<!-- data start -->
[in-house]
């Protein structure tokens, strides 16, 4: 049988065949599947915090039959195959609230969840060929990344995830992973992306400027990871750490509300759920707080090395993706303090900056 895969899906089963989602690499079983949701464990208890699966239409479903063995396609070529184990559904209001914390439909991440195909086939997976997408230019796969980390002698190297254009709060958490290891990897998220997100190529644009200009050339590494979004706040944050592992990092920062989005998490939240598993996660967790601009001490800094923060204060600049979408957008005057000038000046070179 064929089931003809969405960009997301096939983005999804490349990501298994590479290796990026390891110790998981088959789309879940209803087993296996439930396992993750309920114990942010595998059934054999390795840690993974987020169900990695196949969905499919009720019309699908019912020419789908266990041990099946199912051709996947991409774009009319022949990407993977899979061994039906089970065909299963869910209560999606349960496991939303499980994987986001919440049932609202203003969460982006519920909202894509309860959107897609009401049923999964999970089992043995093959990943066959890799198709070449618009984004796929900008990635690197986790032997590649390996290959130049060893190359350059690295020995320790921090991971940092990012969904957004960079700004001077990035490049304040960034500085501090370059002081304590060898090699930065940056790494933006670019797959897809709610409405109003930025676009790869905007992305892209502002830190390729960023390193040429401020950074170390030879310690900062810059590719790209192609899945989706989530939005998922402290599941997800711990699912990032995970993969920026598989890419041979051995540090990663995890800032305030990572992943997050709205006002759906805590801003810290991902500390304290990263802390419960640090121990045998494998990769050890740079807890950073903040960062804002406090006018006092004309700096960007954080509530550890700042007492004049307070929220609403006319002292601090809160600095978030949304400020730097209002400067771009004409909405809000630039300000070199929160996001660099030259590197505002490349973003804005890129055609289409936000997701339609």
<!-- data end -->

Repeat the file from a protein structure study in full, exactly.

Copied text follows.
[in-house]
């Protein structure tokens, strides 16, 4: 049988065949599947915090039959195959609230969840060929990344995830992973992306400027990871750490509300759920707080090395993706303090900056 895969899906089963989602690499079983949701464990208890699966239409479903063995396609070529184990559904209001914390439909991440195909086939997976997408230019796969980390002698190297254009709060958490290891990897998220997100190529644009200009050339590494979004706040944050592992990092920062989005998490939240598993996660967790601009001490800094923060204060600049979408957008005057000038000046070179 064929089931003809969405960009997301096939983005999804490349990501298994590479290796990026390891110790998981088959789309879940209803087993296996439930396992993750309920114990942010595998059934054999390795840690993974987020169900990695196949969905499919009720019309699908019912020419789908266990041990099946199912051709996947991409774009009319022949990407993977899979061994039906089970065909299963869910209560999606349960496991939303499980994987986001919440049932609202203003969460982006519920909202894509309860959107897609009401049923999964999970089992043995093959990943066959890799198709070449618009984004796929900008990635690197986790032997590649390996290959130049060893190359350059690295020995320790921090991971940092990012969904957004960079700004001077990035490049304040960034500085501090370059002081304590060898090699930065940056790494933006670019797959897809709610409405109003930025676009790869905007992305892209502002830190390729960023390193040429401020950074170390030879310690900062810059590719790209192609899945989706989530939005998922402290599941997800711990699912990032995970993969920026598989890419041979051995540090990663995890800032305030990572992943997050709205006002759906805590801003810290991902500390304290990263802390419960640090121990045998494998990769050890740079807890950073903040960062804002406090006018006092004309700096960007954080509530550890700042007492004049307070929220609403006319002292601090809160600095978030949304400020730097209002400067771009004409909405809000630039300000070199929160996001660099030259590197505002490349973003804005890129055609289409936000997701339609």